Of all the recipes I’ve learned over the years, Baklava is one of my all time favorites. This tasty dessert is found throughout Greece, the Middle East, and in many other cultures as well. There are many varieties of Baklava. Some contain more spices than others, and different nuts are used in various versions. It’s a bit time consuming to make, but once you’ve done it, it’s a piece of cake!
Turkish Baklava, for example, usually doesn’t contain many spices. Cinnamon is used but often nothing else. In contrast, the version I created combines many flavors with two kinds of nuts. Play around with this recipe to make it your own. If you love walnuts, use them alone. If you like almonds, use them alone. Or pistachios. Or combine two or more nuts. There’s really not a wrong way to make this dish. As long as you use the spices and seasonings you love, chances are your family or guests will love it too. And when you do create your own version of this recipe, you’ll have a signature dessert your friends and family will be begging you to share. You can give them your recipe or if you want to make sure they come back for more, leave out an ingredient or two. Shhhh. I won’t tell.
To make this recipe you’ll need:
1 package filo (phyllo) dough – found in your grocer’s freezer section
1-1½ sticks melted butter
1 pound chopped nuts (I use half walnuts and half almonds-they need to be chopped fine)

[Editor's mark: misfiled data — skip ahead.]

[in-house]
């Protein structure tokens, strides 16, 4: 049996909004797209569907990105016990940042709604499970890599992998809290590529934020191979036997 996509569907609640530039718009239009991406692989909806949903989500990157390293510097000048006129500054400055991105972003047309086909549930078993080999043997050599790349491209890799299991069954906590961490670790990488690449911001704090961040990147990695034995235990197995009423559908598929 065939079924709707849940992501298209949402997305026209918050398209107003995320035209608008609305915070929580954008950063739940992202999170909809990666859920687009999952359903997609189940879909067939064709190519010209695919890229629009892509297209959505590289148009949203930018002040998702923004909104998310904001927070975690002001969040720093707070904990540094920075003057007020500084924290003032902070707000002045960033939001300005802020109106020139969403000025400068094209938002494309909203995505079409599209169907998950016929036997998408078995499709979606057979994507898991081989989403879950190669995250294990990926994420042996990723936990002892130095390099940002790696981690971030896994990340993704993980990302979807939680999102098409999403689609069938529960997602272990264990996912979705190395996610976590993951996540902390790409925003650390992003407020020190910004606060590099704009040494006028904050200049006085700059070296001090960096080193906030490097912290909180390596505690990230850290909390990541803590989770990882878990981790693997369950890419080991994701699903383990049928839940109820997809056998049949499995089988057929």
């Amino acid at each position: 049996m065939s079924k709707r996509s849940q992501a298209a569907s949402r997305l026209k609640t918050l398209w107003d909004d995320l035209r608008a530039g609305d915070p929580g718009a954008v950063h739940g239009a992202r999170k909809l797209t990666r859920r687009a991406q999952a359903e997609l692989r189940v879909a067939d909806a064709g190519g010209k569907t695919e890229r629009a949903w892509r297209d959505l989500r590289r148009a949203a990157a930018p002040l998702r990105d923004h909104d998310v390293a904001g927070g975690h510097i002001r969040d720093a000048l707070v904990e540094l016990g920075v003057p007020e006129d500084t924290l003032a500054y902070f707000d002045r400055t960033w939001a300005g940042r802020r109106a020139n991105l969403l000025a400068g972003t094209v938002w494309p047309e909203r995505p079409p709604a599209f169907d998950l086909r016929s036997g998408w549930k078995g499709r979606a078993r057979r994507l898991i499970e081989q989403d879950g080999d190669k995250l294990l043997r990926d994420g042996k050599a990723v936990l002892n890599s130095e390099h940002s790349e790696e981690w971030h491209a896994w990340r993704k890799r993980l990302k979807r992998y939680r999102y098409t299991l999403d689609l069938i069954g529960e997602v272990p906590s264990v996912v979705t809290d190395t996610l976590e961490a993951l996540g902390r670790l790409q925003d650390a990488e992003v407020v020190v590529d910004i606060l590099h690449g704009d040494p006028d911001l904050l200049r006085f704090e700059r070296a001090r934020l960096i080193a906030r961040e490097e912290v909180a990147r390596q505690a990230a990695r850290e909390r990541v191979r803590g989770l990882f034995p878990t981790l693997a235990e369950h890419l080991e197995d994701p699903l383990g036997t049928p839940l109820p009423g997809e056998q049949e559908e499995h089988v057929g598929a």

3-cups granulated sugar
¼- teaspoon nutmeg
For the syrup:
2-cups granulated sugar
¼ teaspoon cloves
¾ tsp. cinnamon
To Make This Recipe:
In a medium bowl, mix the walnuts, almonds, 1 cup sugar, 1 teaspoon cinnamon, ¼ teaspoon nutmeg, and 1/8 teaspoon cloves.
Melt the butter in a pan.
Open the filo (phyllo) dough and roll the package out. You’ll need to have a damp (not wet) towel nearby to cover the filo (phyllo) dough after each layer. Otherwise, it will dry out VERY quickly.
In a 13×9 dish, place one sheet of filo (phyllo) dough. Using a pastry brush, brush the sheet of dough with butter. Place another sheet of dough on top and brush it with butter. Continue this process. After 6 sheets of filo (phyllo) dough have been laid down and buttered, sprinkle ½ of the nut mixture evenly on top. Continue the process, laying 6 more sheets of filo (phyllo) dough on top of the nut mixture, remembering to butter each sheet before placing the next on top. Top with remaining nuts. Repeat the process with the remaining sheets of filo (phyllo) dough, buttering each, until all dough is used (there should be about 8 more sheets). Liberally butter the top sheet and use a sharp knife to cut the baklava into rectangles or triangles.
Bake at 350 degrees for 40-45 minutes or until golden.
In the meantime, prepare the syrup: Bring 1-cup water, 2 cups sugar, and the remaining cloves and cinnamon to a boil. Simmer for 20 minutes or until thick. Pour mixture over the baklava and allow it to cool completely before serving.
Filo (phyllo) dough is very thin and breaks easily. This is okay for the bottom layers since they won’t be seen. Take special care not to break the top layer for a lovely appearance. If it tears accidentally though it’s okay—it’s still going to taste delicious.